Anonymous 360 Feedback - A solution with negative side effects

Anonymous 360 feedback addresses a problem most leaders face. As they step higher up on the leadership ladder, leaders are less likely to receive direct and helpful feedback.

Like most solutions, however, anonymous 360 feedback creates its own set of problems, including the reinforcement of a culture in which direct and helpful feedback remains in the closet. Fortunately there’s a work around that opens the closet door.

Opening the closet door with anonymous 360 feedback

Opening the closet door with anonymous 360 feedback

Anonymous Feedback as a First Step

This lack of direct feedback to and for the leader, is driven by fear of power. Unless the leader does something intentional to overcome these fears, he/she is destined to lead without the benefit of constituents’ feedback. Often, however, asking for direct feedback is too big a leap. Smaller steps are helpful, and anonymous 360 feedback can provide those smaller steps if you follow a process like the one described below. Steps 1 and 2 are typical of the anonymous 360 feedback process. Steps 5 - 7 are not and hold the key that opens the closet doors. These are the doors that lead to a feedback rich culture.

  1. Executive selects and invites key stake-holders to provide anonymous feedback
  2. Coach selects a robust standardized 360 leadership assessment that fits the leader’s situation and the organization’s context
    • The survey should:
      • Be based on, and explain, an underlying leadership model
      • Gather ratings on specific behaviors/competencies correlated with the model
      • Gather responses to open-ended questions
        • Questions should ask what the leader does well and not so well
          • My favorite assessment allows the addition of customized questions
  3. Coach analyzes and synthesizes assessment results
    • I conduct a detailed analysis and sort spontaneous responses into
      • Prevailing themes
      • Statements that go “Boing”
  4. Coach and executive conduct in-depth debrief and discovery
    • I typically spend 8+ hours with the executive over the course of several days
  5. Executive thanks 360 participants and highlights major themes
  6. Executive shares his/her 360 feedback report with participants (or key subset)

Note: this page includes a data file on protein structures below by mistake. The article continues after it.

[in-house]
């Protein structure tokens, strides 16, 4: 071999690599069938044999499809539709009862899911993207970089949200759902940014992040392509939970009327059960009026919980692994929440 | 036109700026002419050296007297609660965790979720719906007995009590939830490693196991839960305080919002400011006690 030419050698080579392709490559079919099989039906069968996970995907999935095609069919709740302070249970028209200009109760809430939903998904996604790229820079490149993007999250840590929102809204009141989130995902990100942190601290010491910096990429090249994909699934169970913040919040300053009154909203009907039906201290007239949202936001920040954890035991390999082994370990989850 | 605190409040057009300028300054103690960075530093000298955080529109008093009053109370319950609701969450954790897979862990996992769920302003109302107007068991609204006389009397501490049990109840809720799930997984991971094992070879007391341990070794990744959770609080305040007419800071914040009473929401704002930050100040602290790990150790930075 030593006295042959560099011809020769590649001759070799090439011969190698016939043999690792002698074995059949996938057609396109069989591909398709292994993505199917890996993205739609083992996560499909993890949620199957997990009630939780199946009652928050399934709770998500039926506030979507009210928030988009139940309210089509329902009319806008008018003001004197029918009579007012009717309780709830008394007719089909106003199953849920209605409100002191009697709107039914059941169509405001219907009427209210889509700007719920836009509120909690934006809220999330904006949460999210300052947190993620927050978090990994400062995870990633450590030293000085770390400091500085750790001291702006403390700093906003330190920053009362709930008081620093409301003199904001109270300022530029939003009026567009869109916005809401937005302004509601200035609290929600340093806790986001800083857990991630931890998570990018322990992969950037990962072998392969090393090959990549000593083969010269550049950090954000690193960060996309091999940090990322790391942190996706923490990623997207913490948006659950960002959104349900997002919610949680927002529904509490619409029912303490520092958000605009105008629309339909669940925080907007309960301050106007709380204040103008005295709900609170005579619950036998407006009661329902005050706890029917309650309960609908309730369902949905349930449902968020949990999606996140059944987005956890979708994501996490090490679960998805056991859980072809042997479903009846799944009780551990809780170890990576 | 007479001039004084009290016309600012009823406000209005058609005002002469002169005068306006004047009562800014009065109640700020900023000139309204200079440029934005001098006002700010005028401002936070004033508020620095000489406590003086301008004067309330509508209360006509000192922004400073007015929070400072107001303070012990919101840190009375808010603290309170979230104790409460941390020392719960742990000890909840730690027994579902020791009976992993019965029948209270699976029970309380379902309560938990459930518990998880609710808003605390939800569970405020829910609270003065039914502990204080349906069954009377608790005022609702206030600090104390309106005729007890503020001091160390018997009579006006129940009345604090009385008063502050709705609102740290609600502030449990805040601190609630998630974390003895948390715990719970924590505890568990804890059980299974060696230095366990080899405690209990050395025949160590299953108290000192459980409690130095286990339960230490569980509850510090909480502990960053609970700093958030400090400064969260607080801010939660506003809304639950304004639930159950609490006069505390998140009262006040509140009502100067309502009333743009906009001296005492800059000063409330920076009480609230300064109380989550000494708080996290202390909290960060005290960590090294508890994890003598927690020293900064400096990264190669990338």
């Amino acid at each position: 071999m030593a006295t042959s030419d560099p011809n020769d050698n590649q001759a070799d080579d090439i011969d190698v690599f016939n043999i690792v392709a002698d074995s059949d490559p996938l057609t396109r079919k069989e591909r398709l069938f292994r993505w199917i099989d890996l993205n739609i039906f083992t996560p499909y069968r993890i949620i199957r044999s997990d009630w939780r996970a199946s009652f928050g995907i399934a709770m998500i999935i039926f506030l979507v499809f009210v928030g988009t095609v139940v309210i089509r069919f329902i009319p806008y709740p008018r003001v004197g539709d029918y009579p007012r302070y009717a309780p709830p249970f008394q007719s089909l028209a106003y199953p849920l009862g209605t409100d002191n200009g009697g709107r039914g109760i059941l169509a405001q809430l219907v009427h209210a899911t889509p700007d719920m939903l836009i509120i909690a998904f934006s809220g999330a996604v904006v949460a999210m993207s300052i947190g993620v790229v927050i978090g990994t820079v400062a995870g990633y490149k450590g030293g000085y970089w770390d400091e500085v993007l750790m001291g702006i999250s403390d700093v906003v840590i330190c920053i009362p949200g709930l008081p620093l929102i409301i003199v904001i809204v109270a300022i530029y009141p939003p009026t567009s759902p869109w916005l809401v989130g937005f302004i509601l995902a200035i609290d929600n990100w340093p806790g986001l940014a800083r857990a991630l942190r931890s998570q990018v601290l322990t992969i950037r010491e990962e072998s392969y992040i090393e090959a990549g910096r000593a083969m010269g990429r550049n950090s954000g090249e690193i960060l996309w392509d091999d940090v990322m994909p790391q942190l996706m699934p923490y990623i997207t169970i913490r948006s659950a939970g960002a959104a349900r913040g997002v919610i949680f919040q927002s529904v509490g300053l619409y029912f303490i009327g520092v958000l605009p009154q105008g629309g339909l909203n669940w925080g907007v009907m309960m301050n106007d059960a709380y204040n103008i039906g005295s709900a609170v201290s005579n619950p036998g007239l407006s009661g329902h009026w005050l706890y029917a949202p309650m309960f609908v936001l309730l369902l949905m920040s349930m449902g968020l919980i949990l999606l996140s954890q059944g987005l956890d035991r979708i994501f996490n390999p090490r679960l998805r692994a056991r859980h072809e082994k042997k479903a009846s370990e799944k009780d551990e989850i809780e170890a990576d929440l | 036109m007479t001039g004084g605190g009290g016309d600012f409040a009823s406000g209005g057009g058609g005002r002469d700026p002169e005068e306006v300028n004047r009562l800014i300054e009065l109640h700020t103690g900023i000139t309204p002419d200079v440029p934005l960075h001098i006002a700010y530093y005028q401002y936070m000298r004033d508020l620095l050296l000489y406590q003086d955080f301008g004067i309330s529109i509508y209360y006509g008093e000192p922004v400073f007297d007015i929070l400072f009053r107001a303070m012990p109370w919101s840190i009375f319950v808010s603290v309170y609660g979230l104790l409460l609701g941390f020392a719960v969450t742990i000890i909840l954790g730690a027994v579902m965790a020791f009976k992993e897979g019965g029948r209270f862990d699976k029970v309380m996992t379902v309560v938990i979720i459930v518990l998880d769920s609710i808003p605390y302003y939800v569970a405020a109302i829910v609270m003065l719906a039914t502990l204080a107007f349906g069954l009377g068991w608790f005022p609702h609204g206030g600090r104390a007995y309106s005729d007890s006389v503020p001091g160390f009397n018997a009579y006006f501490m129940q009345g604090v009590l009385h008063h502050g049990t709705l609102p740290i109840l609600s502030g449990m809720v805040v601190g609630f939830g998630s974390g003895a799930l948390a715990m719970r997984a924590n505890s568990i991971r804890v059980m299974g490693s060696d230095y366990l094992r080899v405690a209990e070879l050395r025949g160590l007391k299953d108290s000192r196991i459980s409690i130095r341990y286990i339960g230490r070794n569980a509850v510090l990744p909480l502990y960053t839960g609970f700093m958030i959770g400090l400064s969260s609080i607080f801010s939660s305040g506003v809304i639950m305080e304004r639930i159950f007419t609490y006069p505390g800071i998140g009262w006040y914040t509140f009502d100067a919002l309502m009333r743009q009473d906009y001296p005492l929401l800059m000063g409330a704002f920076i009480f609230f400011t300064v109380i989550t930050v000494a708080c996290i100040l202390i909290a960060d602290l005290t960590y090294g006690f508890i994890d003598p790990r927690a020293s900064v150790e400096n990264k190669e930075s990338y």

• Asks for examples/stories illustrating the identified behaviors and their impact
  7. Executive declares his/her development goals, and
    • Requests continuous feedback from key stakeholders
    • Establishes feedback structures and processes
      • Schedule, announce and send invitations to Feedback Time on his/her calendar
      • Include feedback time on the agenda of regularly scheduled meetings with key constituents
        • To open a well-sealed closet door,use specific questions
          • “I’d appreciate feedback on active listening during today’s meeting. What did you see me do well and not-so-well?”


Parts of this process were designed by a former client, who needed to hear the stories behind the feedback. He also used his meetings with key constituents to commit to making the needed changes, hold himself accountable and request continuous out-of-the-closet feedback. He succeeded on all three counts.

For a rich discussion of problems associated with anonymous 360 feedback, see Ed Batista’s post. I agree these problems exist. I also know we can enrich the process to address them while providing leaders, followers, and the organization with useful feedback.

Anne Perschel
Anne Perschel
When she is not consulting; coaching; reading and writing about leadership; or enjoying her work in other ways; Anne can be found:

Listening to ocean waves receding over stones.
Enjoying the spontaneous expressions of young children who haven’t yet learned to hide their emotions.
Taking in the scent of freesias, lilacs or salt water.
Enjoying the great, or not so great, outdoors and all variations of nature’s gifts.
At the gym.

As Seen In:

Anonymous 360 Feedback - Use it to Bring Feedback Out of the Closet